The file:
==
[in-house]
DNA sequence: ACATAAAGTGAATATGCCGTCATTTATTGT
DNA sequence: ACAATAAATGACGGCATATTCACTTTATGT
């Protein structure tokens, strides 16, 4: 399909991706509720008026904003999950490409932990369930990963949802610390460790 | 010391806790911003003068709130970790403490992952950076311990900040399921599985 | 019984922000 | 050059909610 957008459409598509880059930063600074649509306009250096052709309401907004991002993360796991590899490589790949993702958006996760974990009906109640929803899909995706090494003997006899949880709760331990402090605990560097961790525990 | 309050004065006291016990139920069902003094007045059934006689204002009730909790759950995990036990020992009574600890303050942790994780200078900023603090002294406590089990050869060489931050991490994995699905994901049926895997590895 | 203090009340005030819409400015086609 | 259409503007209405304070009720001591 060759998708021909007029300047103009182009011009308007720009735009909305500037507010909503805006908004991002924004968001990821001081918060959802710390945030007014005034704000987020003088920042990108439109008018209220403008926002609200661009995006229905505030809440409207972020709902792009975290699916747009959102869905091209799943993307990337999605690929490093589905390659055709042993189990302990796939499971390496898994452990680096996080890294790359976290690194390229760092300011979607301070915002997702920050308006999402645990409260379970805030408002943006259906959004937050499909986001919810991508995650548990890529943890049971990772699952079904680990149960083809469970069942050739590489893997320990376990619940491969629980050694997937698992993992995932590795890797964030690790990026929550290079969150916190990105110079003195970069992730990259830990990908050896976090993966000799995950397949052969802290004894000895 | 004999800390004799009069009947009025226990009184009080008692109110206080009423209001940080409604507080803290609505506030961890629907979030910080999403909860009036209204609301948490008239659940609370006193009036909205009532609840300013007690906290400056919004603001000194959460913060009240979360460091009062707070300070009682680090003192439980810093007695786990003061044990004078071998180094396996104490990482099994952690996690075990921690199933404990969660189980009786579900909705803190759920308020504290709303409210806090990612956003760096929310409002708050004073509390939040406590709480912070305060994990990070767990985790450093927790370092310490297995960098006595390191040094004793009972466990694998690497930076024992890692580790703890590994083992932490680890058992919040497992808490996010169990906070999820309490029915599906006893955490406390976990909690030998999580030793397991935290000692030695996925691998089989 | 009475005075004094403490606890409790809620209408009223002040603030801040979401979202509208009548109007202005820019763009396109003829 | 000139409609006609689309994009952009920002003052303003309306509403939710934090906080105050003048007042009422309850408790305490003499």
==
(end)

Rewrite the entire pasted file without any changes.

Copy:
[in-house]
DNA sequence: ACATAAAGTGAATATGCCGTCATTTATTGT
DNA sequence: ACAATAAATGACGGCATATTCACTTTATGT
């Protein structure tokens, strides 16, 4: 399909991706509720008026904003999950490409932990369930990963949802610390460790 | 010391806790911003003068709130970790403490992952950076311990900040399921599985 | 019984922000 | 050059909610 957008459409598509880059930063600074649509306009250096052709309401907004991002993360796991590899490589790949993702958006996760974990009906109640929803899909995706090494003997006899949880709760331990402090605990560097961790525990 | 309050004065006291016990139920069902003094007045059934006689204002009730909790759950995990036990020992009574600890303050942790994780200078900023603090002294406590089990050869060489931050991490994995699905994901049926895997590895 | 203090009340005030819409400015086609 | 259409503007209405304070009720001591 060759998708021909007029300047103009182009011009308007720009735009909305500037507010909503805006908004991002924004968001990821001081918060959802710390945030007014005034704000987020003088920042990108439109008018209220403008926002609200661009995006229905505030809440409207972020709902792009975290699916747009959102869905091209799943993307990337999605690929490093589905390659055709042993189990302990796939499971390496898994452990680096996080890294790359976290690194390229760092300011979607301070915002997702920050308006999402645990409260379970805030408002943006259906959004937050499909986001919810991508995650548990890529943890049971990772699952079904680990149960083809469970069942050739590489893997320990376990619940491969629980050694997937698992993992995932590795890797964030690790990026929550290079969150916190990105110079003195970069992730990259830990990908050896976090993966000799995950397949052969802290004894000895 | 004999800390004799009069009947009025226990009184009080008692109110206080009423209001940080409604507080803290609505506030961890629907979030910080999403909860009036209204609301948490008239659940609370006193009036909205009532609840300013007690906290400056919004603001000194959460913060009240979360460091009062707070300070009682680090003192439980810093007695786990003061044990004078071998180094396996104490990482099994952690996690075990921690199933404990969660189980009786579900909705803190759920308020504290709303409210806090990612956003760096929310409002708050004073509390939040406590709480912070305060994990990070767990985790450093927790370092310490297995960098006595390191040094004793009972466990694998690497930076024992890692580790703890590994083992932490680890058992919040497992808490996010169990906070999820309490029915599906006893955490406390976990909690030998999580030793397991935290000692030695996925691998089989 | 009475005075004094403490606890409790809620209408009223002040603030801040979401979202509208009548109007202005820019763009396109003829 | 000139409609006609689309994009952009920002003052303003309306509403939710934090906080105050003048007042009422309850408790305490003499």